In Dungeons & Dragons monks are “members of an Order” who “seek both physical and mental superiority in a religious atmosphere.” (Arneson 1975:1) A path originally open to the cleric, the monk had complete control over both mind and body: he was immune to mental powers, could simulate death, and use a dreaded attack known as the “quivering palm” to kill his opponents with a mere touch.
The origin of the word “monk” comes from the late Greek “monachos,” which means a solitary person or hermit. This in turn came from the Greek word “monos” which means alone. It passed into Latin as “monachus,” to Old English as “munuc” and then into English as monk. Monks then, live alone (Ayto 1990:353.
Monks first appeared in the Men & Magic supplement. Clerics with the right combination of attributes could become monks — implying a religious calling for the monk class. Monks were ascetics, limiting their acquisition of treasure and items. In return, they could fight with their bare hands to stun opponents, simulate death, heal themselves through force alone, and resist mental intrusion. The pinnacle of the monk’s power was the quivering palm (Arneson 1975:1).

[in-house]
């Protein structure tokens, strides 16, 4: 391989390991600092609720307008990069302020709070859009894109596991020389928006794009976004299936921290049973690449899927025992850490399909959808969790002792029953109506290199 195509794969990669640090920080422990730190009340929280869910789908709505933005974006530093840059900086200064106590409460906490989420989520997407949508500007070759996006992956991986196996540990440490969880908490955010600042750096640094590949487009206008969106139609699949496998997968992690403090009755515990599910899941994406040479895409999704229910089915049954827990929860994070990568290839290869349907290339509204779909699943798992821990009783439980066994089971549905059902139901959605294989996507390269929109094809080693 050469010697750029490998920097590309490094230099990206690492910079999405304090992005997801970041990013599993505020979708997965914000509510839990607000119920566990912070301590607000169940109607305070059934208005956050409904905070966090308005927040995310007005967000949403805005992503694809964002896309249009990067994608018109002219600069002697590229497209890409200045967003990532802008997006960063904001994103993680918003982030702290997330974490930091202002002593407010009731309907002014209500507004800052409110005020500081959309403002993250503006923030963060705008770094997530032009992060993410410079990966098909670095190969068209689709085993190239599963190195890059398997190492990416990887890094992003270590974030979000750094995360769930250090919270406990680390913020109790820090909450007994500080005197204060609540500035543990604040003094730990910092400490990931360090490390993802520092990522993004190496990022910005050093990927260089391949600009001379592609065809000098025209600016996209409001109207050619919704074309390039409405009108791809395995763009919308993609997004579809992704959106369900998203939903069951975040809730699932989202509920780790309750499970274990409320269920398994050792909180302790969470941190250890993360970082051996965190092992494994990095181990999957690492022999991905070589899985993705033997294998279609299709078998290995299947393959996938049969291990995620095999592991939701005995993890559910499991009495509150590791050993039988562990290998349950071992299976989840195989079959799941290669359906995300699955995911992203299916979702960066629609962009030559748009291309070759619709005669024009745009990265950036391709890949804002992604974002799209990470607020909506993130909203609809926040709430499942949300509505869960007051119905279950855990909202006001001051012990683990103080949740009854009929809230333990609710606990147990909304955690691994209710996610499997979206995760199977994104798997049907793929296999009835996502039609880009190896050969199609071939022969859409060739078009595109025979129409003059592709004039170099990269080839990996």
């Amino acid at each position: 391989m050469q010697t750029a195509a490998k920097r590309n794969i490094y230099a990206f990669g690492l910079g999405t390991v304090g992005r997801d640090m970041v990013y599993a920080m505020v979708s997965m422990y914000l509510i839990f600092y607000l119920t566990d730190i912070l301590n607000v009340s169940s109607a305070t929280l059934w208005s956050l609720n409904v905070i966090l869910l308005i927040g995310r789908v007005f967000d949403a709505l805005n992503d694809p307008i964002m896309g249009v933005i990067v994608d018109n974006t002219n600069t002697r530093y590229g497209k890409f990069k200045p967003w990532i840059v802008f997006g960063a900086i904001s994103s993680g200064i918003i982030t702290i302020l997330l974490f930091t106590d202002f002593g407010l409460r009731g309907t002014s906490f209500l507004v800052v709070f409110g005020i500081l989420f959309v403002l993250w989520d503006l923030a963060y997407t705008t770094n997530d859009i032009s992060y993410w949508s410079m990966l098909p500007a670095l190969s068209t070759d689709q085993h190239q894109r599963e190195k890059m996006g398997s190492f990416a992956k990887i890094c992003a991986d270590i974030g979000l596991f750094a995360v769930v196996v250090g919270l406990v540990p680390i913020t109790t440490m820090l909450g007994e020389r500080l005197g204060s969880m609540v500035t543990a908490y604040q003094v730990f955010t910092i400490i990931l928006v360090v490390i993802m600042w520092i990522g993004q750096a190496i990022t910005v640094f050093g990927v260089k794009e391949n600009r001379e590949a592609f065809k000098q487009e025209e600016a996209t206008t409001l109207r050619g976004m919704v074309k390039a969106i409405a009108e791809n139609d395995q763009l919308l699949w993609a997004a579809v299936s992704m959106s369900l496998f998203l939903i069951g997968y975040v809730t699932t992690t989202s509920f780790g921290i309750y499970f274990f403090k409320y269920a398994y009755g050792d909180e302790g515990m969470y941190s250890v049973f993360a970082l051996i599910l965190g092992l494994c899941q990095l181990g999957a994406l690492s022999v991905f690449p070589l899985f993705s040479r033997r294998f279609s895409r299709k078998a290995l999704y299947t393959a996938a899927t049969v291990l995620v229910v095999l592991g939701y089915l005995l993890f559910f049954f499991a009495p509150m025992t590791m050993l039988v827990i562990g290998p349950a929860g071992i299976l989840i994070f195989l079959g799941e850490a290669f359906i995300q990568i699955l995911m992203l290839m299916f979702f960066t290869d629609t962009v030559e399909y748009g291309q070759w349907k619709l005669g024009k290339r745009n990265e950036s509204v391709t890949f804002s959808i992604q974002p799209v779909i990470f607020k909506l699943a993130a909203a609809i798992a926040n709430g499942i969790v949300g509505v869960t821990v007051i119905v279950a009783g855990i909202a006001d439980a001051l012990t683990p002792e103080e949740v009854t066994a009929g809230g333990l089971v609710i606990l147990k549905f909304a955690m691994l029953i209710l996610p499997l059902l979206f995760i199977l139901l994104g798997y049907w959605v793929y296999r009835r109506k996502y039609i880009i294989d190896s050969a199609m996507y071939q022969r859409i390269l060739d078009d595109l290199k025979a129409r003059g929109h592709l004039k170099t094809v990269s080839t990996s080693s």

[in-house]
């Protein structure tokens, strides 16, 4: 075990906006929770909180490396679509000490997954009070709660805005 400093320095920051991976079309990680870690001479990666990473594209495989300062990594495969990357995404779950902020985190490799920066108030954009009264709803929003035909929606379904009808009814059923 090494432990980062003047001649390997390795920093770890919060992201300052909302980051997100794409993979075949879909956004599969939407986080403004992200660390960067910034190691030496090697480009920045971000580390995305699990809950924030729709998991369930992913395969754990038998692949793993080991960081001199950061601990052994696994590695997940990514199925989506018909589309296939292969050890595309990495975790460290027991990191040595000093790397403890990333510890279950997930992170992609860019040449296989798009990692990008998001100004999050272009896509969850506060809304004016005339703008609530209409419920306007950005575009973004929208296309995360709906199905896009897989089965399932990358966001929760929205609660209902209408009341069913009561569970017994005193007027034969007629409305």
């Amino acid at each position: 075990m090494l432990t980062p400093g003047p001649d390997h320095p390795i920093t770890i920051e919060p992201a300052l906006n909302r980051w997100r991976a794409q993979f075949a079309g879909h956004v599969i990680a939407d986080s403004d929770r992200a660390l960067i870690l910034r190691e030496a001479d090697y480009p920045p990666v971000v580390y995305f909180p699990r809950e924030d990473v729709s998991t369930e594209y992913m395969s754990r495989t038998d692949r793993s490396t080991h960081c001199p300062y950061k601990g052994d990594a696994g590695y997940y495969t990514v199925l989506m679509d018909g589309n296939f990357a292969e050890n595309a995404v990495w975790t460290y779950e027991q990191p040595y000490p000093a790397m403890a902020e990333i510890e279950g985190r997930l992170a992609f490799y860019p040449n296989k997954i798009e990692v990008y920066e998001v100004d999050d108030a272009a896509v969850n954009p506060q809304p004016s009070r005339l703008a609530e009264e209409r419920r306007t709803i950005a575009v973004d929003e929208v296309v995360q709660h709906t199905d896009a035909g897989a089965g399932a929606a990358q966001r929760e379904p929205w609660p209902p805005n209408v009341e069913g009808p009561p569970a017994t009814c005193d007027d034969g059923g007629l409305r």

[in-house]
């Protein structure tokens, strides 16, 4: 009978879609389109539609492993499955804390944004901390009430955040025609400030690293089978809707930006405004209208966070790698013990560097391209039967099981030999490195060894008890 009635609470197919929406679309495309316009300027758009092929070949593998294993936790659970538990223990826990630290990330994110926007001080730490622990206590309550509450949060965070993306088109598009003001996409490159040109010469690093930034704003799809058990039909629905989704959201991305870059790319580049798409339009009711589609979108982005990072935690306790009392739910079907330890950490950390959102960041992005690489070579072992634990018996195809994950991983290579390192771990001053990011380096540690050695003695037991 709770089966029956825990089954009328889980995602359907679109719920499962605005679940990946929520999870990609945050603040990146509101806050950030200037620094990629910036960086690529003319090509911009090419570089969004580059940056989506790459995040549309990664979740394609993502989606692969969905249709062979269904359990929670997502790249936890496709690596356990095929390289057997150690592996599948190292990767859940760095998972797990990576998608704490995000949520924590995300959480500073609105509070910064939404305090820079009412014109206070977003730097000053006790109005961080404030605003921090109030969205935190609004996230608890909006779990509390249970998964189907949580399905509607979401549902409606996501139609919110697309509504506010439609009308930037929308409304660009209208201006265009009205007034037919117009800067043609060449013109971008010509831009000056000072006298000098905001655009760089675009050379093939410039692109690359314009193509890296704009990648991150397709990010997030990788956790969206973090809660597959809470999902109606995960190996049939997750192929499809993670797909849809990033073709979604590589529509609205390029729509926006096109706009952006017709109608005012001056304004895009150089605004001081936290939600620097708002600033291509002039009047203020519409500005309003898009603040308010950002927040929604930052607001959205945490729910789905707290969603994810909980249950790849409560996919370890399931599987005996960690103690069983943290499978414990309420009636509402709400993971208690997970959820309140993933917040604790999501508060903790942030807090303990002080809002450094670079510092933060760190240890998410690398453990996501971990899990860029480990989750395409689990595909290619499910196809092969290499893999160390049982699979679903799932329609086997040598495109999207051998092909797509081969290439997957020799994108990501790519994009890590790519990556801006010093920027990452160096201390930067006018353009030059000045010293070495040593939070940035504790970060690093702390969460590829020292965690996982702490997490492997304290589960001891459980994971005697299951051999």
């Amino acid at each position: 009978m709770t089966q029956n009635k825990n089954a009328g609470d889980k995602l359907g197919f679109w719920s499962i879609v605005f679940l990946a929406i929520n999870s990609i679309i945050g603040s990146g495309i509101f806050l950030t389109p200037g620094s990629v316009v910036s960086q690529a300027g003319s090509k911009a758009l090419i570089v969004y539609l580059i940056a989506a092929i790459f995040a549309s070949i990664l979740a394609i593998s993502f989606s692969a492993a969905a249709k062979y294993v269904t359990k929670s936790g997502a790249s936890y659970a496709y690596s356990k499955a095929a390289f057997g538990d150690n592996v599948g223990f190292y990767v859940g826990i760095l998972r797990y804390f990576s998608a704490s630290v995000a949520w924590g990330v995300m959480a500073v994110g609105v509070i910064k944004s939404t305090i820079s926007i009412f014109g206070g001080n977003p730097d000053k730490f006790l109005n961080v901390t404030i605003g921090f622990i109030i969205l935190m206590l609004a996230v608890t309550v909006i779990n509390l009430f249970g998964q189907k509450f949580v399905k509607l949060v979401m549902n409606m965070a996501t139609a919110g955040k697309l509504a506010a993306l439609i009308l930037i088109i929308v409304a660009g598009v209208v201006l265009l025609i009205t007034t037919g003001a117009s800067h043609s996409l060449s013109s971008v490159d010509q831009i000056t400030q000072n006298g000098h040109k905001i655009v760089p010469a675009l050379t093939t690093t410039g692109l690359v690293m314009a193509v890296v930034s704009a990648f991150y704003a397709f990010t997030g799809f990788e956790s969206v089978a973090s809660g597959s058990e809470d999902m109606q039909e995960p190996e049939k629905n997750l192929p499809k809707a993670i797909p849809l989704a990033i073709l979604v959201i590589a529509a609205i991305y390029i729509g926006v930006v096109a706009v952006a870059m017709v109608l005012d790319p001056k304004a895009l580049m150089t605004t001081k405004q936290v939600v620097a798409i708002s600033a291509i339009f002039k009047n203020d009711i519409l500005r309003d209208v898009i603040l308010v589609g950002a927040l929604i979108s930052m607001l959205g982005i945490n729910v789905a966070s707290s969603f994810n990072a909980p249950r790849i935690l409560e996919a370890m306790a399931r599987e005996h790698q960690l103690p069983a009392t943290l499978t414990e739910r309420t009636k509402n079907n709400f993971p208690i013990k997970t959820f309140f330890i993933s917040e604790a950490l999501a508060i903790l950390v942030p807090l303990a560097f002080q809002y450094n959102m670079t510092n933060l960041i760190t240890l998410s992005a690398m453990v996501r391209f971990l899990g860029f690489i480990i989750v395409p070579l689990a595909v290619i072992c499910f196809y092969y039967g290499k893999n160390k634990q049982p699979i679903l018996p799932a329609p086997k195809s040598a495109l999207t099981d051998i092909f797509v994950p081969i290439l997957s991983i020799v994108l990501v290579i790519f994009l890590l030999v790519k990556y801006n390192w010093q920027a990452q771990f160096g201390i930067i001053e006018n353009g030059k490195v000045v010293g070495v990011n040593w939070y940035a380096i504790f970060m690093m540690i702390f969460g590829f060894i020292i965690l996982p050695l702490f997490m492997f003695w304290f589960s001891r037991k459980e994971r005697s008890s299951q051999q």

In the first edition of Oriental Adventures, Gygax explained that Brian Blume, who was inspired by fictional martial arts style Sinanju (made popular by the Destroyer series of novels), created the monk class. Sinanju bestowed abilities upon its practitioners that bordered on the fantastic, including the ability to climb walls, dodge bullets, outrun a car, etc. (Gygax 1986). All of these powers figure strongly in the monk class.
And yet, the monk is one of the few classes that have no anchor in Western lore. Crusading knights encountered the assassins, but the monk is a particularly Eastern phenomenon. As a result, the monk’s roots were sometimes conflated, such that one set of lead miniatures had Franciscan-style monks posed in martial arts stances.
This description is a rough draft from my upcoming book, The Evolution of Fantasy Role-Playing Games.